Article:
Timothy James & Partners has become well known for looking after business owners, the self-employed, entrepreneurs and those in the media sector. Whether they are in front of the camera, directing from behind the camera or the one actually holding the camera, all of my clients have different requirements.
When people hear I work with those in the film industry, they imagine A-list film stars earning millions. But, while there are clients who do very well, the majority have the same financial worries as everyone else; with the added anxiety that their income can be drastically different from one year to the next.
On the fringe
A young actor, for example, might be looking for their first mortgage. They are often sent my way because their agent or accountant knows there are difficulties involved in getting a bank to look beyond the standard lending criteria.
How will a high street bank look upon a mortgage applicant who earned £80,000 this year but earned £8,000 for the previous two years? Not very favourably in the main.
There are, though, lenders who will try to understand the overall financial situation, not just those who all-too-seriously mimic a Little Britain sketch by responding ‘computer says no’. There are lenders who understand the reality of the thespian struggle.
According to the acting trade press, on leaving drama school, having paid upwards of £27,000 for the privilege of attending, graduates are met with the stark reality that more than 80% of them will earn less than £10,000 per year. Furthermore, 90% of the workforce is not employed in the industry at any one time.
Explaining in detail the risks involved with taking on debt is paramount, regardless of the client’s professional situation.
In the UK we still view home ownership as a benchmark for success. Last month’s decision to raise interest rates by 25 basis points will do little to abate the appetite to take on large liabilities to get on the property ladder.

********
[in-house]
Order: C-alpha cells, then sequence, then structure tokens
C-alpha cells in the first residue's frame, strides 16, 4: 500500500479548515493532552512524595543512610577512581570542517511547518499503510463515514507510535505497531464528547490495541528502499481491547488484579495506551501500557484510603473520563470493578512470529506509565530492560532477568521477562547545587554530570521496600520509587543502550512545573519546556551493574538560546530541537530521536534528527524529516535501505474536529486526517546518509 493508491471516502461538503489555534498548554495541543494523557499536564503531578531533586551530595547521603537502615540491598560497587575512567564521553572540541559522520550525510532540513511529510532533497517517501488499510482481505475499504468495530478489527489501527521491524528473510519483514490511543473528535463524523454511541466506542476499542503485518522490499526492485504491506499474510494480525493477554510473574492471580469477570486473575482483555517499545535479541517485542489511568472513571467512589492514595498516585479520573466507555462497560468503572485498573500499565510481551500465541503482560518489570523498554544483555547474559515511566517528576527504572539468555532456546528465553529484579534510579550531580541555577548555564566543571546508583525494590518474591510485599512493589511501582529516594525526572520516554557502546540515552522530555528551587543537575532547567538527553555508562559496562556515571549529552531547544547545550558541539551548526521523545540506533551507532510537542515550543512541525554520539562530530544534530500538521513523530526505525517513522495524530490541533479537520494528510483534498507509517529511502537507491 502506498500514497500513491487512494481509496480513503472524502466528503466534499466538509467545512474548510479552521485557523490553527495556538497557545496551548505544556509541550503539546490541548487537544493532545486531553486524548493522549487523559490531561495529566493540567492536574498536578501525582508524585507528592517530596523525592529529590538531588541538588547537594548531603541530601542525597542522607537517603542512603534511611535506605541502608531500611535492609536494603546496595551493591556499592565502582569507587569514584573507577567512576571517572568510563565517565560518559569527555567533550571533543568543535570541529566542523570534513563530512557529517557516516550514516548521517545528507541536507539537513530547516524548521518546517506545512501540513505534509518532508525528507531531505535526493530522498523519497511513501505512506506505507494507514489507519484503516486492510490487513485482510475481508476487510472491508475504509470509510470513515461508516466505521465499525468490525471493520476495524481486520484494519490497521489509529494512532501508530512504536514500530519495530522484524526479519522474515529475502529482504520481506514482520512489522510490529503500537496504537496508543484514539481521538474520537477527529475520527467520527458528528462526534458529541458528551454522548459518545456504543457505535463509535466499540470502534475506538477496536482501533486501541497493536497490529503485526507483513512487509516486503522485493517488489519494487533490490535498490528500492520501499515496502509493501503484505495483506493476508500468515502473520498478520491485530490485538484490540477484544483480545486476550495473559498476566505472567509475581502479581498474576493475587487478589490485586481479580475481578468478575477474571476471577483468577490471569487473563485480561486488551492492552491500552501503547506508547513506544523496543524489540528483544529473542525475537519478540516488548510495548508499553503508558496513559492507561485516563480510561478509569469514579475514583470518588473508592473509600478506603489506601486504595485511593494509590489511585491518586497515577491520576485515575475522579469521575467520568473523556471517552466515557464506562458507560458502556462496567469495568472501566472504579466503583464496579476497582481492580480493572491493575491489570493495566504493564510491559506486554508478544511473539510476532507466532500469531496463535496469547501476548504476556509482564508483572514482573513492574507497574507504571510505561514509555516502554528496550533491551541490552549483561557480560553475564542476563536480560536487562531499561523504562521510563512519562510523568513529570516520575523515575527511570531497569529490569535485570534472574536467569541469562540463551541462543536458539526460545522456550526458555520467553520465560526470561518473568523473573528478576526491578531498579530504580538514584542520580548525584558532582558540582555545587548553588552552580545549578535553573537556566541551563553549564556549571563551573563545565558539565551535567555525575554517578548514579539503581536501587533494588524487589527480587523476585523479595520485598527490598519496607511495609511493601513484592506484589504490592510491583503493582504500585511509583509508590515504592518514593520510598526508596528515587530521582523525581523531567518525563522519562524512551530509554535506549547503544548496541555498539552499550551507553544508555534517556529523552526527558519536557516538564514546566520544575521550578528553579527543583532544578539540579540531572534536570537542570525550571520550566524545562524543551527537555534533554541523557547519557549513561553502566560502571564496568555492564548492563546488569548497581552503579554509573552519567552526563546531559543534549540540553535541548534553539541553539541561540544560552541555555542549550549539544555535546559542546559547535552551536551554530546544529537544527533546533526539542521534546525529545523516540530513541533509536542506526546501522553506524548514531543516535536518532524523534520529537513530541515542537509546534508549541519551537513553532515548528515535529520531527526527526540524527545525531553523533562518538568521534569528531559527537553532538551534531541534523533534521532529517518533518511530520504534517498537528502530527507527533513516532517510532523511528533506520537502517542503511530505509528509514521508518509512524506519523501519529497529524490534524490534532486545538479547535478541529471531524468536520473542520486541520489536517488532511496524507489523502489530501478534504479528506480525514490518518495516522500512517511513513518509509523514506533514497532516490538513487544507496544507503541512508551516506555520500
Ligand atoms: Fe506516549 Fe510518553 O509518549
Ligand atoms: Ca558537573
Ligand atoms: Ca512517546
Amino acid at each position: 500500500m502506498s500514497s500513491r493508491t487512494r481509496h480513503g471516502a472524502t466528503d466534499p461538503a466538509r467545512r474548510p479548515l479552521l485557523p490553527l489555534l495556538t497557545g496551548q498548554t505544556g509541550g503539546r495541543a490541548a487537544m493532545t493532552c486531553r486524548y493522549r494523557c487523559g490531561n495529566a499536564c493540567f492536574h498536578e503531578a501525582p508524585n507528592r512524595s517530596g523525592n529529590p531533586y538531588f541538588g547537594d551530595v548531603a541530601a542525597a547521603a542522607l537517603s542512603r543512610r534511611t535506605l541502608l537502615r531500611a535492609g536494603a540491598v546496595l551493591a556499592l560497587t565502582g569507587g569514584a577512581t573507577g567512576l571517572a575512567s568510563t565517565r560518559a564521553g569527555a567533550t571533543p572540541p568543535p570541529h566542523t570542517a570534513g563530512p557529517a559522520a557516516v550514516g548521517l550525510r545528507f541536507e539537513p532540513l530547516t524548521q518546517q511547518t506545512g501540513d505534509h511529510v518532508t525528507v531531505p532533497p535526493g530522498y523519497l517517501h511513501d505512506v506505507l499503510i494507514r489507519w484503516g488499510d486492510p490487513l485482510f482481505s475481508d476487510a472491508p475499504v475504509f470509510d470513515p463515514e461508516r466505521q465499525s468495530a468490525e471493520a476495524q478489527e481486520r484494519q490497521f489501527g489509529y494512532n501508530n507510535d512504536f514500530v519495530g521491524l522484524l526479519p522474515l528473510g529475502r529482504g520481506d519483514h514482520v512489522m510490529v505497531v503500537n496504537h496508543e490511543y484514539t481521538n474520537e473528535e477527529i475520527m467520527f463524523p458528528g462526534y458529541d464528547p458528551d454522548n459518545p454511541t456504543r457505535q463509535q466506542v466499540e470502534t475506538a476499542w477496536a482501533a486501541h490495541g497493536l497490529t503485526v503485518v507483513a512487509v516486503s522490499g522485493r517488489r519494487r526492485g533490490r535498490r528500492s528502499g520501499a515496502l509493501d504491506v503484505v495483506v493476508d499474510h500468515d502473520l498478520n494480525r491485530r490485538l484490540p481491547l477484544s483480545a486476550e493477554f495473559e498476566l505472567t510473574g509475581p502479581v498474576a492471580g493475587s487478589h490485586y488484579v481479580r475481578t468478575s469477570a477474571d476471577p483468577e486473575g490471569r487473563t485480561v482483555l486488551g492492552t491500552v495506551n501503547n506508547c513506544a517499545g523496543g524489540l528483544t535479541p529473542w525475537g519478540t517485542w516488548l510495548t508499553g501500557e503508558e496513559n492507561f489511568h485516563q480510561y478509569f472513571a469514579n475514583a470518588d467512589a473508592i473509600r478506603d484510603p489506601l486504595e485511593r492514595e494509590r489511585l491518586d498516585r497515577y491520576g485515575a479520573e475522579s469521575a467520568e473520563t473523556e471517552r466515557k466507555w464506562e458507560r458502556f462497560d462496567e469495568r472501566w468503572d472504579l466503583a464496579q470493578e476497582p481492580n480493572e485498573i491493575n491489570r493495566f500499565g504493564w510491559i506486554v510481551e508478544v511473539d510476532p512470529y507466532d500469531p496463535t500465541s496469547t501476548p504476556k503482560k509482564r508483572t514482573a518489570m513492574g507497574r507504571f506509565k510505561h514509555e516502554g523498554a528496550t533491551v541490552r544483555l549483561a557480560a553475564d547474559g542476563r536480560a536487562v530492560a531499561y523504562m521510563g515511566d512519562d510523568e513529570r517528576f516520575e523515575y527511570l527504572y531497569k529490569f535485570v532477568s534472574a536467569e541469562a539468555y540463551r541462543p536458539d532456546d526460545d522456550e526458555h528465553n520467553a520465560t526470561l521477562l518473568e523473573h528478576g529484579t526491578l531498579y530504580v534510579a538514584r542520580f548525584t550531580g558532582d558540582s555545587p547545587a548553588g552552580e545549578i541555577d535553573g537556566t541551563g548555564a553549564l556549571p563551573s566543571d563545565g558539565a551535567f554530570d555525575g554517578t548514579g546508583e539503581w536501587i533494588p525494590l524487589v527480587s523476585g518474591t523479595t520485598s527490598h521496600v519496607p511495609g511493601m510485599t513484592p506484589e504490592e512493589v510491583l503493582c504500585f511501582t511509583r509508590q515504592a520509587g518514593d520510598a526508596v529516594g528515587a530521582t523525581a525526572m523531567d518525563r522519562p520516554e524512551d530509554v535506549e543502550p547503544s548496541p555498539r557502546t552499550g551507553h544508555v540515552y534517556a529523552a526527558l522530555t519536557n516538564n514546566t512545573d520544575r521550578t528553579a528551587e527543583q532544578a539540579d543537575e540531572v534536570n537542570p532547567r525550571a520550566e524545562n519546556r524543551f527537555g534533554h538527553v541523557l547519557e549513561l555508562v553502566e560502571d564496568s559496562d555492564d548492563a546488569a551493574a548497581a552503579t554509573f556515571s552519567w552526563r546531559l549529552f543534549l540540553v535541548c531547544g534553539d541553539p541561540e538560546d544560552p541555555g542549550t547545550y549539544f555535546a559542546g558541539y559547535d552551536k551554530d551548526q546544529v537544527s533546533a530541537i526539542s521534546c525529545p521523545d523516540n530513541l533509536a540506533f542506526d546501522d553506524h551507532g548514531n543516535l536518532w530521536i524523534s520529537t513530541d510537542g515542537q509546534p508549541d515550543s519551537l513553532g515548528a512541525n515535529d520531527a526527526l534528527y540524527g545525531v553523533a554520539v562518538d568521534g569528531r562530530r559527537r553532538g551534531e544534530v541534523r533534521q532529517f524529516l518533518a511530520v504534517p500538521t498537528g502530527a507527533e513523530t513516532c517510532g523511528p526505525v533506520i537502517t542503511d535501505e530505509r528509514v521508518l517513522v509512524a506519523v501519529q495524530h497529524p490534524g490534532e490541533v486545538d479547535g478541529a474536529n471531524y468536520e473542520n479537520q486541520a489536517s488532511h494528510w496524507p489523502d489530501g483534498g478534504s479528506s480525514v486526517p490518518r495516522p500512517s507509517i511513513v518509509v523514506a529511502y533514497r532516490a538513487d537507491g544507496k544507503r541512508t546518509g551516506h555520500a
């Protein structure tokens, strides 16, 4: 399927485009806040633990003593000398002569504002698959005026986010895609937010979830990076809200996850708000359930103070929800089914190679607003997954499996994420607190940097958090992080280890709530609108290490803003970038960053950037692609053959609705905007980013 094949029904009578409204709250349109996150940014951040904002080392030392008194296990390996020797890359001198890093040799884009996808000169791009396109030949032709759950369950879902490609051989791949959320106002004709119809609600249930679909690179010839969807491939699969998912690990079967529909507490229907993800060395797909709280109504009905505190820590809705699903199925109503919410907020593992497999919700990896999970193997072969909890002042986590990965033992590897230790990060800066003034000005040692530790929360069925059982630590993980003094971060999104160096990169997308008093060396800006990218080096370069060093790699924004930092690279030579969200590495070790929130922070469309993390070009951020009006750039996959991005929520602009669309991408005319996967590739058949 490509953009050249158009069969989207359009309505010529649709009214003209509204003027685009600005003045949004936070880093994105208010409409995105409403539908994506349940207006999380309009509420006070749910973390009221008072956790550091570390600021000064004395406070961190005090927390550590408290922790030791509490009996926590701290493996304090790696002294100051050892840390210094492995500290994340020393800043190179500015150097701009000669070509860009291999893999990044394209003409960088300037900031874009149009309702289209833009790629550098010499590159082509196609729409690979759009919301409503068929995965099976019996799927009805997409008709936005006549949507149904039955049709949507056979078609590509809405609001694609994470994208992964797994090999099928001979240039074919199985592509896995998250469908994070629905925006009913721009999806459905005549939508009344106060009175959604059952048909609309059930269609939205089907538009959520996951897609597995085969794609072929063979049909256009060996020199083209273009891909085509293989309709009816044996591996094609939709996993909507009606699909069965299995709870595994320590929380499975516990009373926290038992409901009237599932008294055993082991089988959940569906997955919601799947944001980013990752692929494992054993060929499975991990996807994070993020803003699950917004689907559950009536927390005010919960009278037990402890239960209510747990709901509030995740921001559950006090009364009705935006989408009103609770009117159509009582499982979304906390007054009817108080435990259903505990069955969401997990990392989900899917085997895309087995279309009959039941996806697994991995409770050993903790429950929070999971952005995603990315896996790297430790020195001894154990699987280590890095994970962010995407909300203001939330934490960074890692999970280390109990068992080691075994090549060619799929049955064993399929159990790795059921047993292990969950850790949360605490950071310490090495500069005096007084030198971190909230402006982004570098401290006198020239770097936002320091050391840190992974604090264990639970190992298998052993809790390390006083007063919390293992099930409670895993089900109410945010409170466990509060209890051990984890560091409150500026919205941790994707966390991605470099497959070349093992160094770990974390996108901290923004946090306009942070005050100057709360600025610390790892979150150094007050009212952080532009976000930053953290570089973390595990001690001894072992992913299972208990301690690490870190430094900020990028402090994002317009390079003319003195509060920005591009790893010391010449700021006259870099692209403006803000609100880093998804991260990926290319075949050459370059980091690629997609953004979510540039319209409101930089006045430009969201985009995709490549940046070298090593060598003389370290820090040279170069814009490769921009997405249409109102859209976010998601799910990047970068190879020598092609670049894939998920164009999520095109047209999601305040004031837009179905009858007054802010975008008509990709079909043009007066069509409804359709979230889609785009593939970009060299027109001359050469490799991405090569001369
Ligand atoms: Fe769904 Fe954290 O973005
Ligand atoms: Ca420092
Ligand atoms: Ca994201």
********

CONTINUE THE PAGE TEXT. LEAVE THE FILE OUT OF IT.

If a client is confident their income will make a mortgage affordable and they understand the risks, there is no reason why they cannot join the 365,000 first-time buyers a year doing the same thing.
Clients at the other end of their career might have different concerns. The primary concern of one client, who I met for the first time in 2016 before the Brexit referendum, was how and when to bring his US dollar-denominated assets back to the UK. He had been filming in the US for a few years and had built up significant amounts of cash.
Without a functioning crystal ball I did not foresee the plunge of sterling just around the corner so it was just good fortune he was still holding the dollars on 23 June. Working with the client’s accountant and understanding the tax position meant we could deliver an efficient solution.
Many people in the entertainment sector will build up royalty income that will be paid for many years after they have stopped working. This is useful ‘pension planning’ in itself.
This income can be sold for a lump sum or inherited by beneficiaries. It may benefit from business property relief.
With the feast and famine nature of the film world, saving for retirement is something I encourage all my clients to think about as soon as they can. This includes saving into a pension, using their capital gains from their general investment account to ‘bed and ISA’, and contributing as much as is affordable to take advantage of compounding.
These are conversations I have on a daily basis with the goal being that my clients can focus on their own art without having to worry about their finances.
David Stead is a financial adviser at Timothy James & Partners